Traditional design doesn’t shy away from patterns; on the contrary, it embraces them and relies on them to define the mood of a space. Traditional interiors often feature compatible patterns across wallpaper, drapery fabrics, area rugs, and upholstered pieces. 

Patterns may be as simple as stripes, plaids, and basic florals or as intricate as damask and chinoiserie. Adjusting the scale of each pattern — small, medium, or large — can help you layer them like a pro and avoid being too “matchy-matchy.”

3. Detailed millwork; warm woods

Traditional homes are known for beautiful details and finishing touches, particularly when it comes to decorative woodwork. From built-in cabinetry, intricate crown molding, and tall baseboards to cornices, valances, coffered ceilings, and wainscotting, traditional design loves to showcase and maximize the potential of interior millwork.  

Traditional homes also typically feature hardwood flooring, especially in the main living areas. While warm, honey-colored wood hues and rich, dark woods are most common, lighter hardwoods can work, too — particularly in traditional interiors with a more relaxed vibe. 

Traditional living room exhibiting beautiful symmetry, featuring arich wood and stone fireplace, a vaulted ceiling, large windows with classically layered window treatments, wood floors and a large leather sectional.

4. Coordinated traditional furnishings

Given that the furnishings, artwork, and décor of traditional interiors are firmly rooted in various eras and classic styles of the past, it’s important to take a coordinated approach to create a cohesive traditional space. While that doesn’t mean that everything must match perfectly, it does mean you should aim for visual uniformity.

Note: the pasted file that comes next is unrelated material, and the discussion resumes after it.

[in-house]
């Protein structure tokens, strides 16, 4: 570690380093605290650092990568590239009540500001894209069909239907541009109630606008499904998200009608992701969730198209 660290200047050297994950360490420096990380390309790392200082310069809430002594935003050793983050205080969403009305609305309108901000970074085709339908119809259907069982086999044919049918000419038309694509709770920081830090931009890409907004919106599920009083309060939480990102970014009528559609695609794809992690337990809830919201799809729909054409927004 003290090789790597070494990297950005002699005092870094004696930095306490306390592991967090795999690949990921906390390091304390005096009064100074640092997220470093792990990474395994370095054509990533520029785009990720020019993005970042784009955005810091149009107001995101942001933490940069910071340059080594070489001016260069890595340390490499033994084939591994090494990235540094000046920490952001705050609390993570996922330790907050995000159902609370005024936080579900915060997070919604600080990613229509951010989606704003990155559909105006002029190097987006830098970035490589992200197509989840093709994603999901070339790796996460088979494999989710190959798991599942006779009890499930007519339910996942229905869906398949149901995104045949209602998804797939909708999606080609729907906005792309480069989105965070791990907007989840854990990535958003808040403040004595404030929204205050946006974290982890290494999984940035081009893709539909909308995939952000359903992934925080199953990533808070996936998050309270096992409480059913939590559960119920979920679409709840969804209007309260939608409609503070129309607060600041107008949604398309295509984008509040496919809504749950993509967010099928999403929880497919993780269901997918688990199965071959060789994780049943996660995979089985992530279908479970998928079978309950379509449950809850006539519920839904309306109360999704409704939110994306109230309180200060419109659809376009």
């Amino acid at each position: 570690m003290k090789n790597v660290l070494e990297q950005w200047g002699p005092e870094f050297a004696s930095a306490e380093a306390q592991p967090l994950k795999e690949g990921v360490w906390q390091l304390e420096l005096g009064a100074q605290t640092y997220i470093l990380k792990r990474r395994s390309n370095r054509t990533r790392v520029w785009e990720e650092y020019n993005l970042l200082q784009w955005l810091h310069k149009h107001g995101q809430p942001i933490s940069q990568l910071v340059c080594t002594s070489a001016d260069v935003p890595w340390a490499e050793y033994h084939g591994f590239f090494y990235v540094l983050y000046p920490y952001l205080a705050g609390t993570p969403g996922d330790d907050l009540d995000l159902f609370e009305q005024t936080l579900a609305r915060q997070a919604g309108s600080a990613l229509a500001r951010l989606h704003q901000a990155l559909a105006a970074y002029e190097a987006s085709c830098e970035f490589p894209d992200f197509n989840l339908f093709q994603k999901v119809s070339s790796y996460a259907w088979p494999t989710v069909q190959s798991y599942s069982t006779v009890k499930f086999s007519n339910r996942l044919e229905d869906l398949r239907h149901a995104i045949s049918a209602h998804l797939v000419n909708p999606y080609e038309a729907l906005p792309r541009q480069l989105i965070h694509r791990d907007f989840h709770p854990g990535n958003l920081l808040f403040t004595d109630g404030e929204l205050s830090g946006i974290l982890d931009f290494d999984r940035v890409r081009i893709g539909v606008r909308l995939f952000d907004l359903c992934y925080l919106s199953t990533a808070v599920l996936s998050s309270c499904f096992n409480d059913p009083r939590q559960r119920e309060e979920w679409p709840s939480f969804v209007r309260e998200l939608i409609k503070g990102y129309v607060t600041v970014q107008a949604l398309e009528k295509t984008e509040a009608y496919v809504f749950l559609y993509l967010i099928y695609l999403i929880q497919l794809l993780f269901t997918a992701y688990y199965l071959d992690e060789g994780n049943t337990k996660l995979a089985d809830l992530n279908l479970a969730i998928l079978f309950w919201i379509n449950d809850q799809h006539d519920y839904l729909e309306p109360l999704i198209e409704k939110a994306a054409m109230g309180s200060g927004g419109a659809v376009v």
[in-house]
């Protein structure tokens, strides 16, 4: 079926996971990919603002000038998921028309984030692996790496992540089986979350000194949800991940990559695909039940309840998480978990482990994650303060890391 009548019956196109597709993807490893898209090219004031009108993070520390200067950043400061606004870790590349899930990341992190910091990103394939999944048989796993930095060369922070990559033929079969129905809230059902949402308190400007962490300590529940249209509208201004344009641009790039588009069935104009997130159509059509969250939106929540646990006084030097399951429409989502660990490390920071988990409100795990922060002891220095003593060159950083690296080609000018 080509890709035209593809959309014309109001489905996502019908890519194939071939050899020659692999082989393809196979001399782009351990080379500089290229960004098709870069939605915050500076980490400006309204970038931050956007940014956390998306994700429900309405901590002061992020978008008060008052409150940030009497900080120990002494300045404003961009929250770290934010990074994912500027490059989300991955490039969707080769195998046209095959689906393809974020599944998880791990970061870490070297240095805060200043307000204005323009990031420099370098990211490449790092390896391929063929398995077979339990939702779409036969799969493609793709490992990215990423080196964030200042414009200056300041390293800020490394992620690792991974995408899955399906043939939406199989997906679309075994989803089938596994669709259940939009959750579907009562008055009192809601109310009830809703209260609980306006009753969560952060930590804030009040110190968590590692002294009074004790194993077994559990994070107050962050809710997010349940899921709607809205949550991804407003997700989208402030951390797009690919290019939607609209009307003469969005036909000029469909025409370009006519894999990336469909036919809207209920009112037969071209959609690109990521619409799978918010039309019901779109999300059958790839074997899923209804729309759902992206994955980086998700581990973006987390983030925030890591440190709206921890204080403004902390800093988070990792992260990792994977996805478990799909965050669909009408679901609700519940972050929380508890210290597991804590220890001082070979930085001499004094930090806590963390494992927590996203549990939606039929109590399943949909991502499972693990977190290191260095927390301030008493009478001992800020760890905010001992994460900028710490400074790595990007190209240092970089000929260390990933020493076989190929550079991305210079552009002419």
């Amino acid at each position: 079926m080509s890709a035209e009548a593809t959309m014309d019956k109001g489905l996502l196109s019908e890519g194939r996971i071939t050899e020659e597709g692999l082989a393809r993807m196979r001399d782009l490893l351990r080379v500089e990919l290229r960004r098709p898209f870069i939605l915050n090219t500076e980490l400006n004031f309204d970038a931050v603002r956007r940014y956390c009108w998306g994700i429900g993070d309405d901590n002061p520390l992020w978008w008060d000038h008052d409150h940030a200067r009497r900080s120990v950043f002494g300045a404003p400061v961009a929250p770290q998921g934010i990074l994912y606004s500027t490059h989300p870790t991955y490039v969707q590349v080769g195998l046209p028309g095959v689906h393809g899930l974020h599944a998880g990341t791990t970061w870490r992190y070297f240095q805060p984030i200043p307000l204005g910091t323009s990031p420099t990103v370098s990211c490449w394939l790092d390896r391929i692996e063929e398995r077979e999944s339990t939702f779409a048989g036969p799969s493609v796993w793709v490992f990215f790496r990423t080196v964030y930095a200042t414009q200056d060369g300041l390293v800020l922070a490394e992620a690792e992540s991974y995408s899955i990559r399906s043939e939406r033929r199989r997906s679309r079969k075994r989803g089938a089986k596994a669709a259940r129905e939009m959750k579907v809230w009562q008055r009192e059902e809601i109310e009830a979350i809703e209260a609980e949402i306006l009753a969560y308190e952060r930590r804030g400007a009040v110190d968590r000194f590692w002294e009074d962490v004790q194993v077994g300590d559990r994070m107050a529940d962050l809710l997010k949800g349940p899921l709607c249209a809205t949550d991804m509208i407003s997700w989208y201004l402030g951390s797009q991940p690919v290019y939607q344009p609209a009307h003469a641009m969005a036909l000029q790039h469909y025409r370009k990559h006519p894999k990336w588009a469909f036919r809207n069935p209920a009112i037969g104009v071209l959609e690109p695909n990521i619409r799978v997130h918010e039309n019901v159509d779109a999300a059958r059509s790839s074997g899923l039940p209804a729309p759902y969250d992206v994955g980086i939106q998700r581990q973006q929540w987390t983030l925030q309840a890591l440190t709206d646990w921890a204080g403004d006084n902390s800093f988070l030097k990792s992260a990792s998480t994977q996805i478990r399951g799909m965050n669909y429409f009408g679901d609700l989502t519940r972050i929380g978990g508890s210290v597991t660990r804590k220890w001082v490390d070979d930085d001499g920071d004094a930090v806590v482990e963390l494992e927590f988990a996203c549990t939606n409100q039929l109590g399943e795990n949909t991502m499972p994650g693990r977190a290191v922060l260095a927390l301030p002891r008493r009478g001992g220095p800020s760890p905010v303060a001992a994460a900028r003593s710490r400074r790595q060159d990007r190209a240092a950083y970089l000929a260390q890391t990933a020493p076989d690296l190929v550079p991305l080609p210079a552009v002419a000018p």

Furniture sets — think bedframe, side tables, and dressers or dining table, china cabinet, and buffet — are common in traditional interiors. Your pieces don’t have to be an exact match, but they should share similar finishes and/or lines to create a sense of consistency.  

5. Orderly, symmetrical design 

Two is always better than one in traditional design, which is defined by order and symmetry. Whether it’s in the form of paired table lamps or light fixtures, a perfectly spaced grid of framed artwork, or twin armchairs with matching ottomans, symmetrical design is a central element of traditional interiors. 

Creating symmetry within a traditional space helps establish a sense of balance and harmony; it also helps draw your eye to focal points like a fireplace or seating area. Whether you’re planning the layout of a room or displaying a collection, symmetry is a top priority.   

6. Beautifully dressed windows

Traditional décor is the antithesis of modern design in many ways, including its approach to window treatments: whereas modern interiors often feature minimally dressed or bare windows, traditional interiors embrace classic, layered window treatments.  

Today’s traditional window treatments typically consist of functional blinds along with simple curtains or heavier, elegant draperies; formal fabric valances are less common now than they once were.